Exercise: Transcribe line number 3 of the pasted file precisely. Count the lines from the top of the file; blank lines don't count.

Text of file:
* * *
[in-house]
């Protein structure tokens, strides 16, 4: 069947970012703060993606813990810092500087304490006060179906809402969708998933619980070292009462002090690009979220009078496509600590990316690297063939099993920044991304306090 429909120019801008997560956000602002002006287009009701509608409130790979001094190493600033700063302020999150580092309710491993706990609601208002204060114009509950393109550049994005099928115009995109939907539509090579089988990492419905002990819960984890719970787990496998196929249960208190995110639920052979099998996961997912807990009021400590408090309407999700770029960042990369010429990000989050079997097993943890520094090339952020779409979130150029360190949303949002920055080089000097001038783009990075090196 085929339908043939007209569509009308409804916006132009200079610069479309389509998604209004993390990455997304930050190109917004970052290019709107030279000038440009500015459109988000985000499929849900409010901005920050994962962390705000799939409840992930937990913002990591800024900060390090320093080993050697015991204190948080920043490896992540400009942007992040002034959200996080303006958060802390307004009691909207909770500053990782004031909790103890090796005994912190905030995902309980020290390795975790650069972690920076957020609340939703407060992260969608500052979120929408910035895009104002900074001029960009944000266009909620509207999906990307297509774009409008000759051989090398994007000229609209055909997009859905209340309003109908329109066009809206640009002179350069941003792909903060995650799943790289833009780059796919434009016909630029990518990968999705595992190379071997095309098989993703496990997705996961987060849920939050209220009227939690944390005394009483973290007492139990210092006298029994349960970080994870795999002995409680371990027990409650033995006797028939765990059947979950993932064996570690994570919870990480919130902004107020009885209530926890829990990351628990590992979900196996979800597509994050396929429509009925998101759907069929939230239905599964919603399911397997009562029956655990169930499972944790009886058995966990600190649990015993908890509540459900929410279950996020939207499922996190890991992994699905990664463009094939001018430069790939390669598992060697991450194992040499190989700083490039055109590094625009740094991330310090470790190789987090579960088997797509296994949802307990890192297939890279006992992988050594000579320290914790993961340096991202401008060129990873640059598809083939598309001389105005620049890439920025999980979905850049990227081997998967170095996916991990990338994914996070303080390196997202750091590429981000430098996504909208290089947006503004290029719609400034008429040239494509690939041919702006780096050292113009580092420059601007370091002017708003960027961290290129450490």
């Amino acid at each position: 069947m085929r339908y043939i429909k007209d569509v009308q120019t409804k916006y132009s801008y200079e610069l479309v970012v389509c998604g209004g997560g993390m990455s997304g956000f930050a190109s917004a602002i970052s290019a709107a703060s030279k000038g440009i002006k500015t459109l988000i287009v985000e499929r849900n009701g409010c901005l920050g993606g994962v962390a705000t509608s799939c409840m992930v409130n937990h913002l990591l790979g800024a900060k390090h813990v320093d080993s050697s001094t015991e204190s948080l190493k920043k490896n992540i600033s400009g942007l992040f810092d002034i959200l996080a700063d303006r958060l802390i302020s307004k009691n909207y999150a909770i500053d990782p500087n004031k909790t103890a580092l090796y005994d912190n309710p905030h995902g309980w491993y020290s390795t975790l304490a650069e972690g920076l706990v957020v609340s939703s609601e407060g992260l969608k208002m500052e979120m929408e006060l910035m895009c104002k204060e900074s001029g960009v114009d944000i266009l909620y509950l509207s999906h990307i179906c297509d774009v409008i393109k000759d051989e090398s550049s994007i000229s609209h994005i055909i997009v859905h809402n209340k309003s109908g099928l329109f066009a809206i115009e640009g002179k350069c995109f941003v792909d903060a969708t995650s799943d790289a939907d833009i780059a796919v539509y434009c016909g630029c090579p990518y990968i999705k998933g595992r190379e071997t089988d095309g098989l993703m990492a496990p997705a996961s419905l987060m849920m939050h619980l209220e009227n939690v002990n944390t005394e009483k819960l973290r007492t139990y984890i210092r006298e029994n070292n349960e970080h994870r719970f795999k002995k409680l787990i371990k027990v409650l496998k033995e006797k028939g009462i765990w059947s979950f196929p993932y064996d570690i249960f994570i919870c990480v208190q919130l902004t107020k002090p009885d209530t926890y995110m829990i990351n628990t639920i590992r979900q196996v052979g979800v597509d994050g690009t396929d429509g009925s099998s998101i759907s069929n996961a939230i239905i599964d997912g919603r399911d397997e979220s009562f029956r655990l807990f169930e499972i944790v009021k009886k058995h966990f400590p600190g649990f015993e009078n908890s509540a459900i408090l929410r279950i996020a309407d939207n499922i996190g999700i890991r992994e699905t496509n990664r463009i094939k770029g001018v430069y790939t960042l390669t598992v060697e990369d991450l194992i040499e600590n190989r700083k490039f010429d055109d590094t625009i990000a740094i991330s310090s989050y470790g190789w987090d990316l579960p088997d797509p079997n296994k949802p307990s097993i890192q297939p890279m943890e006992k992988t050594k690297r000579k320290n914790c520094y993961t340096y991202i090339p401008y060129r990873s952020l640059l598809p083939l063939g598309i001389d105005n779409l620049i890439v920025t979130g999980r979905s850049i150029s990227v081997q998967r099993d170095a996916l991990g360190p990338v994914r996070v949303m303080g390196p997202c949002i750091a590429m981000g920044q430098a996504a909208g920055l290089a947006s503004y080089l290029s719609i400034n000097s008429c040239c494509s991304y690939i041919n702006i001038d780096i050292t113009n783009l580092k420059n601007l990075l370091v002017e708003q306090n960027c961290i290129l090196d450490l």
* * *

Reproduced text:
């Amino acid at each position: 069947m085929r339908y043939i429909k007209d569509v009308q120019t409804k916006y132009s801008y200079e610069l479309v970012v389509c998604g209004g997560g993390m990455s997304g956000f930050a190109s917004a602002i970052s290019a709107a703060s030279k000038g440009i002006k500015t459109l988000i287009v985000e499929r849900n009701g409010c901005l920050g993606g994962v962390a705000t509608s799939c409840m992930v409130n937990h913002l990591l790979g800024a900060k390090h813990v320093d080993s050697s001094t015991e204190s948080l190493k920043k490896n992540i600033s400009g942007l992040f810092d002034i959200l996080a700063d303006r958060l802390i302020s307004k009691n909207y999150a909770i500053d990782p500087n004031k909790t103890a580092l090796y005994d912190n309710p905030h995902g309980w491993y020290s390795t975790l304490a650069e972690g920076l706990v957020v609340s939703s609601e407060g992260l969608k208002m500052e979120m929408e006060l910035m895009c104002k204060e900074s001029g960009v114009d944000i266009l909620y509950l509207s999906h990307i179906c297509d774009v409008i393109k000759d051989e090398s550049s994007i000229s609209h994005i055909i997009v859905h809402n209340k309003s109908g099928l329109f066009a809206i115009e640009g002179k350069c995109f941003v792909d903060a969708t995650s799943d790289a939907d833009i780059a796919v539509y434009c016909g630029c090579p990518y990968i999705k998933g595992r190379e071997t089988d095309g098989l993703m990492a496990p997705a996961s419905l987060m849920m939050h619980l209220e009227n939690v002990n944390t005394e009483k819960l973290r007492t139990y984890i210092r006298e029994n070292n349960e970080h994870r719970f795999k002995k409680l787990i371990k027990v409650l496998k033995e006797k028939g009462i765990w059947s979950f196929p993932y064996d570690i249960f994570i919870c990480v208190q919130l902004t107020k002090p009885d209530t926890y995110m829990i990351n628990t639920i590992r979900q196996v052979g979800v597509d994050g690009t396929d429509g009925s099998s998101i759907s069929n996961a939230i239905i599964d997912g919603r399911d397997e979220s009562f029956r655990l807990f169930e499972i944790v009021k009886k058995h966990f400590p600190g649990f015993e009078n908890s509540a459900i408090l929410r279950i996020a309407d939207n499922i996190g999700i890991r992994e699905t496509n990664r463009i094939k770029g001018v430069y790939t960042l390669t598992v060697e990369d991450l194992i040499e600590n190989r700083k490039f010429d055109d590094t625009i990000a740094i991330s310090s989050y470790g190789w987090d990316l579960p088997d797509p079997n296994k949802p307990s097993i890192q297939p890279m943890e006992k992988t050594k690297r000579k320290n914790c520094y993961t340096y991202i090339p401008y060129r990873s952020l640059l598809p083939l063939g598309i001389d105005n779409l620049i890439v920025t979130g999980r979905s850049i150029s990227v081997q998967r099993d170095a996916l991990g360190p990338v994914r996070v949303m303080g390196p997202c949002i750091a590429m981000g920044q430098a996504a909208g920055l290089a947006s503004y080089l290029s719609i400034n000097s008429c040239c494509s991304y690939i041919n702006i001038d780096i050292t113009n783009l580092k420059n601007l990075l370091v002017e708003q306090n960027c961290i290129l090196d450490l």